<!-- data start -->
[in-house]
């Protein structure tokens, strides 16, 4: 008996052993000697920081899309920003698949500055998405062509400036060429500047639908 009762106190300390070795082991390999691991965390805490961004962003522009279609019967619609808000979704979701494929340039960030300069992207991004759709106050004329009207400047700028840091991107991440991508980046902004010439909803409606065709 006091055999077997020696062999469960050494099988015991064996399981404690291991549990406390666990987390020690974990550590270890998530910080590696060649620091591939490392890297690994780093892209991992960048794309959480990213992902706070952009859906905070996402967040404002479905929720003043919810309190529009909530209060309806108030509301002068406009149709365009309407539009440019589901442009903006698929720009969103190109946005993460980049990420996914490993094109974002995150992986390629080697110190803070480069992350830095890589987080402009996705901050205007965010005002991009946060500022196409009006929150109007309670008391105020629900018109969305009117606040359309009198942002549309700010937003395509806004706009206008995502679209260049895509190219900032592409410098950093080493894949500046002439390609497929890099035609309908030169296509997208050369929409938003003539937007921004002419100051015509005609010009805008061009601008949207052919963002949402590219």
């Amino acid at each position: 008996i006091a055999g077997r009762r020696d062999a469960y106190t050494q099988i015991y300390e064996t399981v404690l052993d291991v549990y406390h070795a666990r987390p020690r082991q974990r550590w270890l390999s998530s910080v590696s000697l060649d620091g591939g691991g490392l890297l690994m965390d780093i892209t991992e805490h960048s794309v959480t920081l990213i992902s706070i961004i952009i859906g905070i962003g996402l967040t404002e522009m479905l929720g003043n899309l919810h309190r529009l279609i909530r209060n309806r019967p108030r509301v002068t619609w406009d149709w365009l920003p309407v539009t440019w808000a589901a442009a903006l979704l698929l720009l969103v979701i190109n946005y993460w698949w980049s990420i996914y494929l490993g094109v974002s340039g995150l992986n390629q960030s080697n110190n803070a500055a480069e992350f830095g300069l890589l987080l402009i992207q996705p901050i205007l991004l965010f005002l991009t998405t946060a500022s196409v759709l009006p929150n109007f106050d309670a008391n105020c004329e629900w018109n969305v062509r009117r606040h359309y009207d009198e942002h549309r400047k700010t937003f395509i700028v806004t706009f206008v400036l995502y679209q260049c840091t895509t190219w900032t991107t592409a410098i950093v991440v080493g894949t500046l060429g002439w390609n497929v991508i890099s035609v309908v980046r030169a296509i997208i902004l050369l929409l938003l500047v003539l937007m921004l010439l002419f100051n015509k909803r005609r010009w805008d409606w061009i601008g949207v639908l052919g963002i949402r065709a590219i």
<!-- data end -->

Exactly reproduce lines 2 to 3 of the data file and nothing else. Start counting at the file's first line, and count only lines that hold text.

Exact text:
């Protein structure tokens, strides 16, 4: 008996052993000697920081899309920003698949500055998405062509400036060429500047639908 009762106190300390070795082991390999691991965390805490961004962003522009279609019967619609808000979704979701494929340039960030300069992207991004759709106050004329009207400047700028840091991107991440991508980046902004010439909803409606065709 006091055999077997020696062999469960050494099988015991064996399981404690291991549990406390666990987390020690974990550590270890998530910080590696060649620091591939490392890297690994780093892209991992960048794309959480990213992902706070952009859906905070996402967040404002479905929720003043919810309190529009909530209060309806108030509301002068406009149709365009309407539009440019589901442009903006698929720009969103190109946005993460980049990420996914490993094109974002995150992986390629080697110190803070480069992350830095890589987080402009996705901050205007965010005002991009946060500022196409009006929150109007309670008391105020629900018109969305009117606040359309009198942002549309700010937003395509806004706009206008995502679209260049895509190219900032592409410098950093080493894949500046002439390609497929890099035609309908030169296509997208050369929409938003003539937007921004002419100051015509005609010009805008061009601008949207052919963002949402590219």
């Amino acid at each position: 008996i006091a055999g077997r009762r020696d062999a469960y106190t050494q099988i015991y300390e064996t399981v404690l052993d291991v549990y406390h070795a666990r987390p020690r082991q974990r550590w270890l390999s998530s910080v590696s000697l060649d620091g591939g691991g490392l890297l690994m965390d780093i892209t991992e805490h960048s794309v959480t920081l990213i992902s706070i961004i952009i859906g905070i962003g996402l967040t404002e522009m479905l929720g003043n899309l919810h309190r529009l279609i909530r209060n309806r019967p108030r509301v002068t619609w406009d149709w365009l920003p309407v539009t440019w808000a589901a442009a903006l979704l698929l720009l969103v979701i190109n946005y993460w698949w980049s990420i996914y494929l490993g094109v974002s340039g995150l992986n390629q960030s080697n110190n803070a500055a480069e992350f830095g300069l890589l987080l402009i992207q996705p901050i205007l991004l965010f005002l991009t998405t946060a500022s196409v759709l009006p929150n109007f106050d309670a008391n105020c004329e629900w018109n969305v062509r009117r606040h359309y009207d009198e942002h549309r400047k700010t937003f395509i700028v806004t706009f206008v400036l995502y679209q260049c840091t895509t190219w900032t991107t592409a410098i950093v991440v080493g894949t500046l060429g002439w390609n497929v991508i890099s035609v309908v980046r030169a296509i997208i902004l050369l929409l938003l500047v003539l937007m921004l010439l002419f100051n015509k909803r005609r010009w805008d409606w061009i601008g949207v639908l052919g963002i949402r065709a590219i």